News | Radiation Dose Management | April 17, 2017

University of California Study Searches for Consistent CT Dose Best Practices

Study across five medical centers stresses importance of sharing dose information across institutions to develop standards

University of California Study Searches for Consistent CT Dose Best Practices

April 17, 2017 — A new study led by UC San Francisco has found that radiation doses can be safely and effectively reduced – and more consistently administered – for common computed tomography (CT) scans by assessing and comparing doses across hospitals, and then sharing best practices for how much radiation to use.

While there has been a steady rise in the use of CT in the United States over the last decade, doses of radiation vary substantially between hospitals, with few concrete standards on best dose levels. As a result, medical experts have difficulty determining the “right” dose of radiation that balances diagnostic accuracy, while minimizing the radiation exposure that increases cancer risk for patients. Without a consistent standard, each institution generally makes independent decisions about what dose to use.   

A new project at the five academic medical centers of the University of California introduced a feedback system for radiologists on their doses and sought to study its effectiveness in reducing excess radiation exposure. The program consisted of auditing radiology professionals at each medical center and providing feedback on how these doses compared to those used at the other medical centers, while systematically sharing best practices. Included in the project were section chiefs of radiology, medical physicists and radiology technicians.

The project resulted in substantially lower radiation doses for chest and abdominal scans, as well as more consistent radiation doses for head scans, according to the study which appears April 10 in JAMA Internal Medicine.

“We estimate that if the improvements we saw were applied to all abdominal CT scans performed in the U.S., this would result in the reduction of approximately 12,000 cancers annually,” said senior author Rebecca Smith-Bindman, M.D., a professor in the UCSF departments of radiology, and of epidemiology and biostatistics, and the Philip R. Lee Institute of Health Policy Studies. Smith-Bindman also directs the Radiology Outcomes Research Laboratory.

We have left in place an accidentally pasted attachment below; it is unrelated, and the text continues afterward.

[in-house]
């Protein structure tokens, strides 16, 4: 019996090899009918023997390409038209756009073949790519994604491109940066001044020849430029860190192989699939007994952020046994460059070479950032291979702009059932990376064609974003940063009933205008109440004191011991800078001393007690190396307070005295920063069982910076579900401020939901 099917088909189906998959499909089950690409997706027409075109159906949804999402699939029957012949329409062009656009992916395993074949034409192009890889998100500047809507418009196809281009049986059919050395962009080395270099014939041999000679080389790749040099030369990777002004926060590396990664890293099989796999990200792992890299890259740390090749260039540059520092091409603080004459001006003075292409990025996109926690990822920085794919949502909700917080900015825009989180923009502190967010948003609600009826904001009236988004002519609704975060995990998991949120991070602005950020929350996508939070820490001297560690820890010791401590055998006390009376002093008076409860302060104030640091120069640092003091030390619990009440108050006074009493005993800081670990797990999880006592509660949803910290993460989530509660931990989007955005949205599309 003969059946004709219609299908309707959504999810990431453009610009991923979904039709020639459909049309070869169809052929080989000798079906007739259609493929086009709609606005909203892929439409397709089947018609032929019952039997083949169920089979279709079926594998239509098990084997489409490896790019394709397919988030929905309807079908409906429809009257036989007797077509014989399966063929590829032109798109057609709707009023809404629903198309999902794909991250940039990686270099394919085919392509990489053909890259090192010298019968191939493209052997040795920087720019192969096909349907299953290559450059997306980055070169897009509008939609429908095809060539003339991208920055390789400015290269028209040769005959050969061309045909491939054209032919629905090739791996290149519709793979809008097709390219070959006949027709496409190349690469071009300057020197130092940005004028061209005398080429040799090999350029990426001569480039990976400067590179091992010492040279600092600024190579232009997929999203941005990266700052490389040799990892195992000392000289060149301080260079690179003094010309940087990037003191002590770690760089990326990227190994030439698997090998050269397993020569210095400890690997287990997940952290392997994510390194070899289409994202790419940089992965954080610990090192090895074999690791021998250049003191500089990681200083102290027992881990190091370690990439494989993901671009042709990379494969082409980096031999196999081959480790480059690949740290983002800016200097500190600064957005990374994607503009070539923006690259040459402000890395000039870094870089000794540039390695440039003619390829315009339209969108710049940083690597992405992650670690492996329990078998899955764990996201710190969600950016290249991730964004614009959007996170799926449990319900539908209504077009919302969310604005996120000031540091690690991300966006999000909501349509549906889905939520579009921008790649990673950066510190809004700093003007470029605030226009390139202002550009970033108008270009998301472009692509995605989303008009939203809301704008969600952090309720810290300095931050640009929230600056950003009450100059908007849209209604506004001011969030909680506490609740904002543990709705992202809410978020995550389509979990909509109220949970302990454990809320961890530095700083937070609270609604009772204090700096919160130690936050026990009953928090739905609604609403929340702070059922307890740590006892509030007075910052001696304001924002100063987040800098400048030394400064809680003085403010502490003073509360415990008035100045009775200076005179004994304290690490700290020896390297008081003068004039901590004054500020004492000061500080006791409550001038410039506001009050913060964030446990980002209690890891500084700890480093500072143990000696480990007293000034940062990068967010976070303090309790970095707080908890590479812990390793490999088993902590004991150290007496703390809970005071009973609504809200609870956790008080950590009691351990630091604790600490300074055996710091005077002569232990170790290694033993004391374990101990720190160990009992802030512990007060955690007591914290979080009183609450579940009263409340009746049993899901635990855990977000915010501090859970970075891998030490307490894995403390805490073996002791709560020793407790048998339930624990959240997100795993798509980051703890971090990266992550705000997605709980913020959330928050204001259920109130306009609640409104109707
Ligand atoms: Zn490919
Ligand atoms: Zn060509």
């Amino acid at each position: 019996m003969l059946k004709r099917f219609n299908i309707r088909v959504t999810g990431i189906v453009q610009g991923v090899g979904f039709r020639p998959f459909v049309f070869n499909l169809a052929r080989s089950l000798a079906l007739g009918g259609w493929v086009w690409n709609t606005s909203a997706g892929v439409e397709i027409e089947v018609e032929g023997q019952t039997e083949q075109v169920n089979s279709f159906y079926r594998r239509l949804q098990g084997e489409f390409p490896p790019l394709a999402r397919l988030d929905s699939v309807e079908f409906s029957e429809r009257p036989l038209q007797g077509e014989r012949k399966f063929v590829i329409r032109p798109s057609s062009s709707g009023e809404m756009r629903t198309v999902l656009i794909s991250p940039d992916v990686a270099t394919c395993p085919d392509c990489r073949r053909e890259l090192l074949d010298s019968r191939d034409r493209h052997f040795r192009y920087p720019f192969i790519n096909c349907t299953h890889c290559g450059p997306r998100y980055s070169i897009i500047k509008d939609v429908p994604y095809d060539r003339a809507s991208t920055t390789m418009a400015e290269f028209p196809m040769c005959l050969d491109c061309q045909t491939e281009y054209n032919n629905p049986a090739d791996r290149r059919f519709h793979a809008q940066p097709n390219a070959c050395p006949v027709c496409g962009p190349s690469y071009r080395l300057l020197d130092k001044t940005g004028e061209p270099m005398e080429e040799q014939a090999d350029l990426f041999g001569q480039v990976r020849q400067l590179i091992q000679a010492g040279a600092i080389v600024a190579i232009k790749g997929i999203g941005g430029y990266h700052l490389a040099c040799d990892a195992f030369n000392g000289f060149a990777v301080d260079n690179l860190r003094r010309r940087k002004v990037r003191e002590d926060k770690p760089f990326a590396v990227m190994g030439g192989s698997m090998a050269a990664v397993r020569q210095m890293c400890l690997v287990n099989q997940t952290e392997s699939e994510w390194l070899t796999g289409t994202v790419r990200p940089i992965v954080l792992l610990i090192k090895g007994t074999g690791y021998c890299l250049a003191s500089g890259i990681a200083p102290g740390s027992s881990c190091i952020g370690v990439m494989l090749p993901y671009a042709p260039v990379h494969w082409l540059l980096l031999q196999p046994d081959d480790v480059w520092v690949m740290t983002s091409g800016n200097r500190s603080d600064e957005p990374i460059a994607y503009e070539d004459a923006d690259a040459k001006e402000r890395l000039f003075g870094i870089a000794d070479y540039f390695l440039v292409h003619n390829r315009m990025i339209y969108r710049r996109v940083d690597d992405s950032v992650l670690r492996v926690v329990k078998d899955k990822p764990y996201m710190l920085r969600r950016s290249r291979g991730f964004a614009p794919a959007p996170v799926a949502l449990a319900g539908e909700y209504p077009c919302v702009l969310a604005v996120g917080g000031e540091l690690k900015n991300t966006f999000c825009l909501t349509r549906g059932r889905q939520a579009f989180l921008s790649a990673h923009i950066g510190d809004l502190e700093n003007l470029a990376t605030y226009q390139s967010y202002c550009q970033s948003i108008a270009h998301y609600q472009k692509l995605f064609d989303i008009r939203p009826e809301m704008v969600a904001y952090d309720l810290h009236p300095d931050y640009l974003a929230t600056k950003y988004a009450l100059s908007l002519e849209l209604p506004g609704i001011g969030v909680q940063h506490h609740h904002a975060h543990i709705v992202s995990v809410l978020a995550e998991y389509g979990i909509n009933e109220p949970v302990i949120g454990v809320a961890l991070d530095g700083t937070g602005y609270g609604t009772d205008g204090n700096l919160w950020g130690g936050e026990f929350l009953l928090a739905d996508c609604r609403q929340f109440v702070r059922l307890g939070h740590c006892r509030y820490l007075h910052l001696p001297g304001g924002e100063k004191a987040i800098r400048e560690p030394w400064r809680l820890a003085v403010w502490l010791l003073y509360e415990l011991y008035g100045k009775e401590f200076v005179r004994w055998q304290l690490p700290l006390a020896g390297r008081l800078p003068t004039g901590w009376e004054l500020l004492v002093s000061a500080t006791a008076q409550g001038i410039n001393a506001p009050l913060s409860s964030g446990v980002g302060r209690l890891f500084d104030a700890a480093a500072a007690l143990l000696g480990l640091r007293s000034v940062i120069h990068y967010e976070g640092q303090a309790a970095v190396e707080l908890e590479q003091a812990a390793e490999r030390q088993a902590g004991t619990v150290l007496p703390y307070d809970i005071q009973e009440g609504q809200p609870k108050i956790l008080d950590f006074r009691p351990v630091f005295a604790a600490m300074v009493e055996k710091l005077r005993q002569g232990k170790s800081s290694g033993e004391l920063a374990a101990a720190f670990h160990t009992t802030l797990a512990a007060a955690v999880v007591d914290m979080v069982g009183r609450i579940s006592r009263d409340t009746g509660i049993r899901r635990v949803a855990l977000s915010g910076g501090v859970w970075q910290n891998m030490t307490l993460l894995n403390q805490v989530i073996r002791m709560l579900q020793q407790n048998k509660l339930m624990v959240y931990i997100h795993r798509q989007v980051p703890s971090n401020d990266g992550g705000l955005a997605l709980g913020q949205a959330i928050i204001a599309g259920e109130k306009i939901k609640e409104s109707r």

“Reducing unnecessary and inconsistent radiation doses is an extremely important process for improving patient safety,” she said. “We found that providing detailed and comparative feedback, and sharing best practices on how each institution was able to optimize their dose, leads to lower and more consistent CT doses. In short, it makes no sense for each institution to have to reinvent the wheel regarding how to optimize doses – this project focuses on helping the leaders at each institution learn from each other.”

For more information: www.jamanetwork.com/journals/jamainternalmedicine

Related Content

Mirada Medical Releases DLCExpert for Radiotherapy Treatment Planning
Technology | Treatment Planning | February 22, 2018
February 22, 2018 — U.K.-based medical imaging software provider Mirada Medical has released DLCExpert, the first com
Aidoc Introduces AI Solution for Whole-Body CT Scan Analysis
News | Artificial Intelligence | February 20, 2018
Deep learning startup company Aidoc announced what it calls the world’s first and only comprehensive, full-body...
Arterys Receives First FDA Clearance for Oncology Imaging Suite With Deep Learning
Technology | Artificial Intelligence | February 15, 2018
Arterys Inc. announced its fifth 510(k) clearance from the U.S. Food and Drug Administration (FDA) for the Arterys...
Patients Lack Information About Imaging Exams
News | Patient Engagement | February 14, 2018
Patients and their caregivers desire information about upcoming imaging examinations, but many are not getting it,...
Mirion Technologies Introduces Instadose Radiation Dosimeter
Technology | Radiation Dose Management | February 08, 2018
The Instadose + dosimeter, the latest by Mirion Technologies, transforms...
Planmed Launches Improved Planmed Verity CBCT Scanner
Technology | Computed Tomography (CT) | February 07, 2018
Planmed announced the launch of the improved Planmed Verity cone beam computed tomography (CBCT) scanner for orthopedic...
PSMA PET-CT Clearly Differentiates Prostate Cancer from Benign Tissue

68Ga-PSMA PET/CT images showing multifocal PCA in peripheral zone with GS of 5 1 5 5 10. (A and C) Axial PET images. (B and D) Fused PET/CT images. SUVmax of lesion in B was 84.3 and that of lesion in D was 5.7. IRS was 3, and 80% of cells were stained. Credit: Senior author V Prasad, Charité Universitätsmedizin Berlin, Berlin, Germany.

News | PET-CT | February 05, 2018
February 5, 2018 — Using nuclear medicine...
MedyMatch Receives FDA Device Designation for Intracranial Hemorrhage Software
News | Computed Tomography (CT) | February 01, 2018
February 1, 2018 – MedyMatch Technology, a company focused on helping physicians provide accurate patient assessment
Overlay Init